MELBOURNE, FLA.—Florida Institute of Technology is committing new resources in the fight to understand and treat one of the most pervasive conditions affecting children today. On Oct. 27, the university dedicated the $5.2 million Scott Center for Autism Treatment, designed to lead the way in exploration of this complex condition.
“Autism has evoked confusion, fear and misunderstanding for years,” said Florida Tech President Anthony J. Catanese. “Schools have struggled to keep up with the needs of these children. Health professionals have worked diligently to more fully understand the nuances of a condition that can be as varied as the individual children it affects. This new Center is committed to unraveling the mysteries of autism.”
“Early, intensive behavioral intervention for young children has shown the most significant results,” added Fran Warkomski, executive director of the new Center. Under a mantra of “Service, Research and Training,” the center is probing the mysteries of autism and, most importantly, working with one child at a time to mitigate its effects. “The stakes are high from a parent/family perspective,” Warkomski said. “They expect answers from experts in the field.”
Mary Beth Kenkel, dean of the College of Psychology and Liberal Arts, has played a key leadership role in launching the Center. Meanwhile, area businessman, co-founder of the Center for Global Development in Washington, D.C., and Florida Tech Trustee Edward Scott initiated support of the Center. Additionally, the Health Resources and Services Administration supported the facility with $2.4 million in federal funding.
“Florida Tech is particularly grateful to Mr. Scott and former congressman Dr. Dave Weldon for all of their efforts in making this facility a reality,” Catanese said.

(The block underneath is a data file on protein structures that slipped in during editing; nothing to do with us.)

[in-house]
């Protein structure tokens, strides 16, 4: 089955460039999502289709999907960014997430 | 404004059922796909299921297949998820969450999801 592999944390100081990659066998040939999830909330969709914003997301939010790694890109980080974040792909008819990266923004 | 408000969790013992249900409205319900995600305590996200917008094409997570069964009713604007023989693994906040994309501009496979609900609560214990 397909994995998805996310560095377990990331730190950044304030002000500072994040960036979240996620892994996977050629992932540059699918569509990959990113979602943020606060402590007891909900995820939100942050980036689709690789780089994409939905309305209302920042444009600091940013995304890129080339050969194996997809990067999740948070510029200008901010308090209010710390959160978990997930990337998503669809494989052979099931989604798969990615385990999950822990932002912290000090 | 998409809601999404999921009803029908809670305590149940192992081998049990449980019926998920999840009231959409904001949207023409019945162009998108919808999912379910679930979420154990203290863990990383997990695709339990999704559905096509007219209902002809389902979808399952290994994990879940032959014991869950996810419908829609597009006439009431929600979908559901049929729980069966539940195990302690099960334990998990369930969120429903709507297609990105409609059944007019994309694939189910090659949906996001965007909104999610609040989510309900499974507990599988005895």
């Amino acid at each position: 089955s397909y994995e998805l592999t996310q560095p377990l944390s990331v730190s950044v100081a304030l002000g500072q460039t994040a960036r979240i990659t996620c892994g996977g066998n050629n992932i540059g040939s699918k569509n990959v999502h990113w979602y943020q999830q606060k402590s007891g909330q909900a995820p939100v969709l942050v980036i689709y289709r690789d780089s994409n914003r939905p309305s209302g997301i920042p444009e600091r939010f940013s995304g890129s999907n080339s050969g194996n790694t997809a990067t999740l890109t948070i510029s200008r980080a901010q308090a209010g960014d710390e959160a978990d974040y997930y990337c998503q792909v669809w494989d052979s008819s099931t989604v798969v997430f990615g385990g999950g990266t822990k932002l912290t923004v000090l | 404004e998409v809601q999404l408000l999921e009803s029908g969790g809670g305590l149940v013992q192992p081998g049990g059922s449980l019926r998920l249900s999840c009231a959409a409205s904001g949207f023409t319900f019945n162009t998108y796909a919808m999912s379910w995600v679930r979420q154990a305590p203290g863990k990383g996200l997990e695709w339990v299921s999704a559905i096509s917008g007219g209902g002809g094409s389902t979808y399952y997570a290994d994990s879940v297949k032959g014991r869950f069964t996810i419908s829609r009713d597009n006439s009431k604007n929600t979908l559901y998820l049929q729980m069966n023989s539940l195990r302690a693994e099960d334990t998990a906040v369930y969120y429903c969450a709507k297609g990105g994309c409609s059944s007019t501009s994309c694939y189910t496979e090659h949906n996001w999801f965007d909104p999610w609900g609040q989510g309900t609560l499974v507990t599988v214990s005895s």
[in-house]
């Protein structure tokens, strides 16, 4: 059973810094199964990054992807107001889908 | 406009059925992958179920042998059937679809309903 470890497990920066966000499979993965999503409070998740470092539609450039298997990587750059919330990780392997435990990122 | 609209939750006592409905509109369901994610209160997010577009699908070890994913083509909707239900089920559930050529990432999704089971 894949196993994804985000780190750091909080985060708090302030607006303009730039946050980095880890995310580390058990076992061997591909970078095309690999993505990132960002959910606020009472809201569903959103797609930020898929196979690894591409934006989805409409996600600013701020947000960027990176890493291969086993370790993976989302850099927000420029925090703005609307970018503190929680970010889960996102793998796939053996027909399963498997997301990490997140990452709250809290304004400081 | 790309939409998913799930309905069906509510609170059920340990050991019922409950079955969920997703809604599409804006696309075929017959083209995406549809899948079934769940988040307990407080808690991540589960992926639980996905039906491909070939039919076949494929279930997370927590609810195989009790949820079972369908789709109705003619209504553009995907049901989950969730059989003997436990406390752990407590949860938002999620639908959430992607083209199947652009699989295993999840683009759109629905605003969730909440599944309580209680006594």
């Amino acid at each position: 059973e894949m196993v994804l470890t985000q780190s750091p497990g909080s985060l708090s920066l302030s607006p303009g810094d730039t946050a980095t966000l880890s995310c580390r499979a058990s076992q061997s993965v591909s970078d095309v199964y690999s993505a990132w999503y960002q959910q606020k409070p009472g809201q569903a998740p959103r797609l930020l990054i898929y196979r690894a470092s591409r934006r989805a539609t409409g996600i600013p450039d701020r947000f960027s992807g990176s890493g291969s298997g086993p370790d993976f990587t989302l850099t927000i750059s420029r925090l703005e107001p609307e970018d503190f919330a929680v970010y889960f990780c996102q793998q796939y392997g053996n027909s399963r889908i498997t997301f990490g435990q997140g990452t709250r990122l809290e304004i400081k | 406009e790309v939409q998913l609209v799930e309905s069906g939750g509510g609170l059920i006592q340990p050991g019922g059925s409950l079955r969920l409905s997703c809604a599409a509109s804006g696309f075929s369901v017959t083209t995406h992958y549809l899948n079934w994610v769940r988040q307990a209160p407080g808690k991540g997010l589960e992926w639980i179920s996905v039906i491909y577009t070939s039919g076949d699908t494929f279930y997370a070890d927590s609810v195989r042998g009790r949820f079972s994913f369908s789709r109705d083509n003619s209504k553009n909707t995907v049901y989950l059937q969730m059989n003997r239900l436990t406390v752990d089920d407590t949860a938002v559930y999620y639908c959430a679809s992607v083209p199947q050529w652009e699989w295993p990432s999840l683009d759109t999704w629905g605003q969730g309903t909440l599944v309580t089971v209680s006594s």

MH Williams Construction Group, Inc., served as contractor for the two-story building that encompasses approximately 22,000 square feet. The Center will provide services for individuals with autism spectrum disorders, training for parents, teachers and other professionals and research on effective treatments for autism.
The facility is organized around a central glass lobby and features a playground, complete with a tricycle path, swings, basketball, putting green and a large activity center. Support for the playground was provided by the Evening of Hope fundraiser held in April. On the first floor are three functional assessment treatment rooms, two group therapy rooms, administrative offices, a medical exam room and a wing dedicated to the early intervention program. This includes a large classroom that can be subdivided into two classrooms, a large group activities room and a life skills room. There are also four individual treatment rooms in this wing.
On the second floor is a graduate student workspace with 14 workstations, 10 treatment rooms for counseling and psychological services, a large seminar room capable of seating 90 people, a staff and student lounge, a family resource center and administrative offices and conference room.